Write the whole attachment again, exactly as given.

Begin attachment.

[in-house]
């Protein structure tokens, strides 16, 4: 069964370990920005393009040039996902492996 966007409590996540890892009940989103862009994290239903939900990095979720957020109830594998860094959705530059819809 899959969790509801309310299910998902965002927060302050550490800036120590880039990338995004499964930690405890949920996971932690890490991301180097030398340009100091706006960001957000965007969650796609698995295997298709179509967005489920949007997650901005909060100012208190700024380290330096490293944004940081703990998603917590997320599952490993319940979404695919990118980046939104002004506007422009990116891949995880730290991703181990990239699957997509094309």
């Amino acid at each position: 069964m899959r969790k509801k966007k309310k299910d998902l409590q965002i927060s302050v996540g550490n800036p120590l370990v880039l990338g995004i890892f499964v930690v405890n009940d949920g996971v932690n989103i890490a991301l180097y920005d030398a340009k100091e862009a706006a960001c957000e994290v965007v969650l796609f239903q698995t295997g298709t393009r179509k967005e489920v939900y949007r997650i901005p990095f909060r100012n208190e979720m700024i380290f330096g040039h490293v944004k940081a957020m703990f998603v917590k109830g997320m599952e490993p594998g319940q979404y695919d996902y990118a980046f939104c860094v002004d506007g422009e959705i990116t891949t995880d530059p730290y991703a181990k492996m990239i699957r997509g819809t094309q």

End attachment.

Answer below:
[in-house]
């Protein structure tokens, strides 16, 4: 069964370990920005393009040039996902492996 966007409590996540890892009940989103862009994290239903939900990095979720957020109830594998860094959705530059819809 899959969790509801309310299910998902965002927060302050550490800036120590880039990338995004499964930690405890949920996971932690890490991301180097030398340009100091706006960001957000965007969650796609698995295997298709179509967005489920949007997650901005909060100012208190700024380290330096490293944004940081703990998603917590997320599952490993319940979404695919990118980046939104002004506007422009990116891949995880730290991703181990990239699957997509094309």
């Amino acid at each position: 069964m899959r969790k509801k966007k309310k299910d998902l409590q965002i927060s302050v996540g550490n800036p120590l370990v880039l990338g995004i890892f499964v930690v405890n009940d949920g996971v932690n989103i890490a991301l180097y920005d030398a340009k100091e862009a706006a960001c957000e994290v965007v969650l796609f239903q698995t295997g298709t393009r179509k967005e489920v939900y949007r997650i901005p990095f909060r100012n208190e979720m700024i380290f330096g040039h490293v944004k940081a957020m703990f998603v917590k109830g997320m599952e490993p594998g319940q979404y695919d996902y990118a980046f939104c860094v002004d506007g422009e959705i990116t891949t995880d530059p730290y991703a181990k492996m990239i699957r997509g819809t094309q």